The problem with direct sunlight is that it can cast harsh shadows, which is not usually the effect we're after when dealing with portrait photography. So, how can we get around this? In the last posting, I suggested that moving into the shadows, or waiting for a cloud to come over can provide an easy solution, and although that resulted in an photograph with nice soft light, we didn't have any separation from the subject and their background.
Let's look at the initial problem - bright sunlight.
|Having the subject facing the sun results in deep, harsh shadows.|
In the photo above, I had the subject face the sun, which is a common thing that many people will do, believing that it will light the face the most. Which it does, but it also results in harsh, deep shadows under the chin and around the eyes. You can see this in the photo above.
If you don't have an off-camera flash to control the shadows, and you're faced with a bright blue sky with the sun beating down on to your subject, then get them to turn away from the sun so that it's coming from slightly behind them. Although this will cast their face into shadow, it has the advantage that the sun will light them from behind and provide a 'rim' light which will separate them from the background. That's exactly what I did for the shot at the top of this post, with the subject positioned so that the sun is coming in from camera right, it has resulted in a rim of light down the left hand side of the subject. The face is now lit by light from the rest of the sky, which is much softer and it's a much nicer photo than the one directly above!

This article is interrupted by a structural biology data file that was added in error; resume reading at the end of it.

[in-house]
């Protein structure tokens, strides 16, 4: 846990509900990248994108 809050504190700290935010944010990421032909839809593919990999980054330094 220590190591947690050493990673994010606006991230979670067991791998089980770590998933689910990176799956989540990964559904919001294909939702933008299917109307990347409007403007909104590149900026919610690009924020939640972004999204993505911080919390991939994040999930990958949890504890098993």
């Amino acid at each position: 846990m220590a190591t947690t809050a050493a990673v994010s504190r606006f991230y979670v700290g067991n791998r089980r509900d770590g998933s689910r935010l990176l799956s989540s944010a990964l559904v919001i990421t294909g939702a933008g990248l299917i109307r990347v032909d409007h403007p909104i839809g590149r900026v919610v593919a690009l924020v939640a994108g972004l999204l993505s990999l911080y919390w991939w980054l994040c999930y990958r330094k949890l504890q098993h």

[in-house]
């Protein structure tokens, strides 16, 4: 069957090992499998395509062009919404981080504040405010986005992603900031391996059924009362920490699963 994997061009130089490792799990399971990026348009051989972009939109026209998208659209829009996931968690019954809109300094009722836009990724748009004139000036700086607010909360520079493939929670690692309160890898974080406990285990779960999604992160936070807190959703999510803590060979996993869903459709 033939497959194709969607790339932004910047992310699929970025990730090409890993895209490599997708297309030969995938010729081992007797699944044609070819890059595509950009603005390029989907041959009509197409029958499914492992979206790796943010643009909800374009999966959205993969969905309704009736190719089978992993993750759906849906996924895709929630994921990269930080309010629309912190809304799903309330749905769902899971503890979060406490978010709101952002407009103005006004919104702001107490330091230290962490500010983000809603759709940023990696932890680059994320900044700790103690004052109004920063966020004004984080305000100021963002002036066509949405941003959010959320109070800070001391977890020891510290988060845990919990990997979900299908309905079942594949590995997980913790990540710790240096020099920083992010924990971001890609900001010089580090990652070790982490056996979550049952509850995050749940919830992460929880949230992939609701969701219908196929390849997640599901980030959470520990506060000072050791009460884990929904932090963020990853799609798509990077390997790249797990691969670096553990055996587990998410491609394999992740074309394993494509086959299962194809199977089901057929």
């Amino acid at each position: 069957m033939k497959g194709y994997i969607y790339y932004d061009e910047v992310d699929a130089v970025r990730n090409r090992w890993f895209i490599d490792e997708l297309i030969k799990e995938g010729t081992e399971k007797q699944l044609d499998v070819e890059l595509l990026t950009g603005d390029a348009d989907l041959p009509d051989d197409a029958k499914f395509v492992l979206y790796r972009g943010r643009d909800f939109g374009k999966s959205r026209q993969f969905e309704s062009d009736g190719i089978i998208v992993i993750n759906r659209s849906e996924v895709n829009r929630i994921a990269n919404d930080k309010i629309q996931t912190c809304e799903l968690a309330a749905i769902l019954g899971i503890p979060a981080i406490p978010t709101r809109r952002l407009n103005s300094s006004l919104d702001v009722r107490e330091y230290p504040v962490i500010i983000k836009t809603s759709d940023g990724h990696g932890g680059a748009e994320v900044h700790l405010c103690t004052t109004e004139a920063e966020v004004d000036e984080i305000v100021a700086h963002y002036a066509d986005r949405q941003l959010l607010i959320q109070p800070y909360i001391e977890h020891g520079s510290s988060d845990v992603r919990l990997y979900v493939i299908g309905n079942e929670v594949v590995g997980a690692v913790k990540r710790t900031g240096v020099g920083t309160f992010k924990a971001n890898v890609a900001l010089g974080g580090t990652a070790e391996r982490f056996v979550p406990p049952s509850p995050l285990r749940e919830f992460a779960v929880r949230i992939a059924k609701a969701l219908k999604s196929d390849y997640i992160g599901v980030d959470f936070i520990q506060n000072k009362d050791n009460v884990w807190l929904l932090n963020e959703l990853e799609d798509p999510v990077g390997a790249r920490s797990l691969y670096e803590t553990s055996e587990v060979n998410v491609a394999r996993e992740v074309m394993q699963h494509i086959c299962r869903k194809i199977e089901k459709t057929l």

In the next part we'll look at how to add in a flash head to really make the subject stand out, yet still look natural.